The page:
Far Out Recordings release the anticipated new album from legendary Brazilian singer, composer and guitarist Joyce on June 23rd 2003. A fusion of Bossa Nova, Samba, rare Brazilian rhythms and European jazz (courtesy of guest Scandinavian pianist Bugge Wesseltoft), ‘Just A Little Bit Crazy’ sees Joyce once again pushing both herself and Brazilian music to its limits.
A respected musician as well as novelist, newspaper columnist and arts TV presenter, Joyce has never been one to tow the party line. During the 1960s Joyce, alongside the Tropicalists, infused conservative Brazilian music with the spirit of 60s counter-culture, creating Bossa Nova with a feminist edge that gave Brazilian women the voice they had longed for. Forward to 2004 and Joyce wants to make music that’s ‘gender-free’. Now focused on widening her musical influences rather than tackling gender issues, ‘Just A Little Bit Crazy’ is Joyce’s most experimental album to date.
Joyce explains the vibe: "I wanted to try something different, different grooves, different subjects, and different sounds. I spoke as a woman for more than 3 decades – now I want to be more involved in the musical aspects of my craft and rather than write about my own feelings talk about the world around me. I also wanted to have the band interacting all the time, to create an album of real live, organic music”. Alongside Joyce and Bugge Wesseltoft, Tutty Moreno (drums), Robertinho Silva (percussion), Teco Cardoso (flutes, sax), Nailor Proveta (clarinet, sax) and producer Rodolfo Stroeter (bass), all contributed to the albums make-up.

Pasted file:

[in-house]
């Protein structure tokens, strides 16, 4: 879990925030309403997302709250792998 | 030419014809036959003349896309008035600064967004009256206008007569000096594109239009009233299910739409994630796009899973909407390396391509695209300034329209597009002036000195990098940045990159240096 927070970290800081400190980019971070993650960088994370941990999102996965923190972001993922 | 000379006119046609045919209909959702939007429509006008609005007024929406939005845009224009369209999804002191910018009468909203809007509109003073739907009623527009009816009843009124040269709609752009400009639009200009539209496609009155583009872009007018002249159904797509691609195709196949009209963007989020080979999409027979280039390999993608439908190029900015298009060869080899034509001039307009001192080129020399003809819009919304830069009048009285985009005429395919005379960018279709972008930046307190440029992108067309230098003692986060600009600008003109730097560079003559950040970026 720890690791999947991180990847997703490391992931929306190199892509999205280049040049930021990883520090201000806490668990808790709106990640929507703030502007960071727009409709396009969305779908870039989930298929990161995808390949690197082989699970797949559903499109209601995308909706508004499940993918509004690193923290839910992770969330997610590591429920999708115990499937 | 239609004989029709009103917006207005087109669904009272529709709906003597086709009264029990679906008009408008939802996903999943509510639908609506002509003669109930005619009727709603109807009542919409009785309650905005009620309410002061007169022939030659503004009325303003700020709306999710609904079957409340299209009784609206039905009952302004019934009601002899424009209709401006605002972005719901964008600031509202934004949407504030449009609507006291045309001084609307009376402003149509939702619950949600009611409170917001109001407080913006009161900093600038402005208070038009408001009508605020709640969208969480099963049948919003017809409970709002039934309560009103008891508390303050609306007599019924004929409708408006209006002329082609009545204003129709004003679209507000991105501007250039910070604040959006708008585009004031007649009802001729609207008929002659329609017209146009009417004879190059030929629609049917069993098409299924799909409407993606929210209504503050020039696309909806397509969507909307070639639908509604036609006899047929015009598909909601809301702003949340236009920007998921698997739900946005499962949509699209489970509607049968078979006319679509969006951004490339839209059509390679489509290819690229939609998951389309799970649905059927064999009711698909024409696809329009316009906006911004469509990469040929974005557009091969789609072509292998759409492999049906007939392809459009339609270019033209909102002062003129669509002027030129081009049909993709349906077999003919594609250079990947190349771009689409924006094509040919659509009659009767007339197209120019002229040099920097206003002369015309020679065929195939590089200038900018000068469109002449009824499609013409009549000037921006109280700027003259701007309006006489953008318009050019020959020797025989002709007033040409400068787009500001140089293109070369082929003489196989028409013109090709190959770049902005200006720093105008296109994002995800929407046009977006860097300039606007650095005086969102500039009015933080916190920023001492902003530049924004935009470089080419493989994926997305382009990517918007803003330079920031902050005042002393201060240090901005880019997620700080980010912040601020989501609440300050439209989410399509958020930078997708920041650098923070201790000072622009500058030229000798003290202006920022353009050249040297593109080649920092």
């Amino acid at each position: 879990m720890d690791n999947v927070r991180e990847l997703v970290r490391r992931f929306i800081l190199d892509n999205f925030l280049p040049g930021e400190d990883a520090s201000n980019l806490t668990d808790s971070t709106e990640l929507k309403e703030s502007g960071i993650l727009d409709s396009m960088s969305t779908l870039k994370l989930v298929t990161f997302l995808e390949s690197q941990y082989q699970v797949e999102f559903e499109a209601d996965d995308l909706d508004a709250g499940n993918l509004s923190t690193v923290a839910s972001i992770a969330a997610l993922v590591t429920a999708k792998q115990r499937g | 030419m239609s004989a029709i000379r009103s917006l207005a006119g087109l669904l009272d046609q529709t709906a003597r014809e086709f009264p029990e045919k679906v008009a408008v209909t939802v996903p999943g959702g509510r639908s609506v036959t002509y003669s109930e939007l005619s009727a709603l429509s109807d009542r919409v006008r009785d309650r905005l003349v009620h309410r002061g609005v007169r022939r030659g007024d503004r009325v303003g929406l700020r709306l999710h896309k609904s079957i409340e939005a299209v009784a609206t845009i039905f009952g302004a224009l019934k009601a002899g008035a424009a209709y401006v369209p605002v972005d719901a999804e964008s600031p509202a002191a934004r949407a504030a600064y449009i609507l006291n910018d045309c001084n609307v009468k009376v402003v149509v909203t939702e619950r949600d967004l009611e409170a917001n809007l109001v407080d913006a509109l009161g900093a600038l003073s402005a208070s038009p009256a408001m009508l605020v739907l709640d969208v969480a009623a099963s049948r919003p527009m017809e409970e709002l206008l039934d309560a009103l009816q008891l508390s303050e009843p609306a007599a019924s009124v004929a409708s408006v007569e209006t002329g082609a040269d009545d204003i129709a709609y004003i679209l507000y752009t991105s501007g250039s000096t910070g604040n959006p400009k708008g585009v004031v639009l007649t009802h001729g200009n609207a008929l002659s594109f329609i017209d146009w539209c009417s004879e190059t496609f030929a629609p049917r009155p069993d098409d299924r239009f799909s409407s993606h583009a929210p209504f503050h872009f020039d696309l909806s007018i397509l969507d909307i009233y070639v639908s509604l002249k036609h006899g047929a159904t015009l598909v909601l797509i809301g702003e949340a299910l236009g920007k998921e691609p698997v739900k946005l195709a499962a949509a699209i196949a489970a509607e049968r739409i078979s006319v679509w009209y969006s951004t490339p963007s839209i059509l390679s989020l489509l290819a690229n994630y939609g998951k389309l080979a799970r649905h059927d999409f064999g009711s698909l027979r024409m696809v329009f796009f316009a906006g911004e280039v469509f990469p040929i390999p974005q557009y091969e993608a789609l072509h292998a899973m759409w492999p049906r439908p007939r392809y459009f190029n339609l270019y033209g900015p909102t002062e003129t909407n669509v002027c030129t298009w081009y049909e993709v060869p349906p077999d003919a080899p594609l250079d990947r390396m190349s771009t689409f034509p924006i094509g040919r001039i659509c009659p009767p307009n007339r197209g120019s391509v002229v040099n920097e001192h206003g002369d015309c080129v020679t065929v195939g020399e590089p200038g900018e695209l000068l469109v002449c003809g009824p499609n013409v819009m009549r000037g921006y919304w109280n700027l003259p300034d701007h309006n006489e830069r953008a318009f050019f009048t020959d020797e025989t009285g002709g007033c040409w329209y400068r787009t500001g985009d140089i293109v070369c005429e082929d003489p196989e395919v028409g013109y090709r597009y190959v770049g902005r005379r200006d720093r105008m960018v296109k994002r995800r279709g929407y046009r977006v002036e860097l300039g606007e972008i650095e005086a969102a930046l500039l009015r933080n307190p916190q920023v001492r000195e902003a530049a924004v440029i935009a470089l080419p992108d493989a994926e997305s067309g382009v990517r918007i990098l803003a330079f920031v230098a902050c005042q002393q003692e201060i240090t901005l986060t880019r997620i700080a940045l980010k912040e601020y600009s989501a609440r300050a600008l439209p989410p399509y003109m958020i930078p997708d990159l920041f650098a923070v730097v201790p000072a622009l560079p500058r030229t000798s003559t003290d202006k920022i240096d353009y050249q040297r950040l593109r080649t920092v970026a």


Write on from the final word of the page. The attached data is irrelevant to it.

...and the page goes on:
The classic sambas and Bossa novas that Joyce is known for are present, but with the Banda Maluca in tow Joyce is at her most innovative and playful adding wonderful new twists to her classic style. “Of course, samba is a must in my music, but on this album I also wanted to incorporate other less well known Brazilian styles, for example, 'Chuvisco' is based on a 'Xote', a rhythm from the Northeast, and 'For Hall' is a mix of 'Maracatu' and 'Forro'; North Eastern Brazilian dances." But how much truth is in the 'crazy' title? "It started as a joke", recounts Joyce, "I was introducing the band in Japan on tour last year and they immediately took the name to heart. But I suppose we actually ARE a little bit crazy - crazy because all we care for is the music."
And what about Bugge's involvement in the album? "I wanted to try and make this album more multicultural than previous albums. My producer Rodolfo Stroeter suggested Bugge because he was a versatile musician who despite coming from Norway, shares the same Brazilian musical idioms as the Banda Maluca and myself. He can understand and work with different styles from jazz through to Brazilian and electronic, and helped us show that it's a great thing to share the world with other cultures."
“No Bossa Nova clichés here. Joyce’s new album sees her in terrific form” Gilles Peterson, Worldwide, Radio 1
"Joyce is one of the greatest stars of Brazilian music… inventive and soulful" The Guardian
"One of the greatest singers of all time" Antonio Carlos Jobim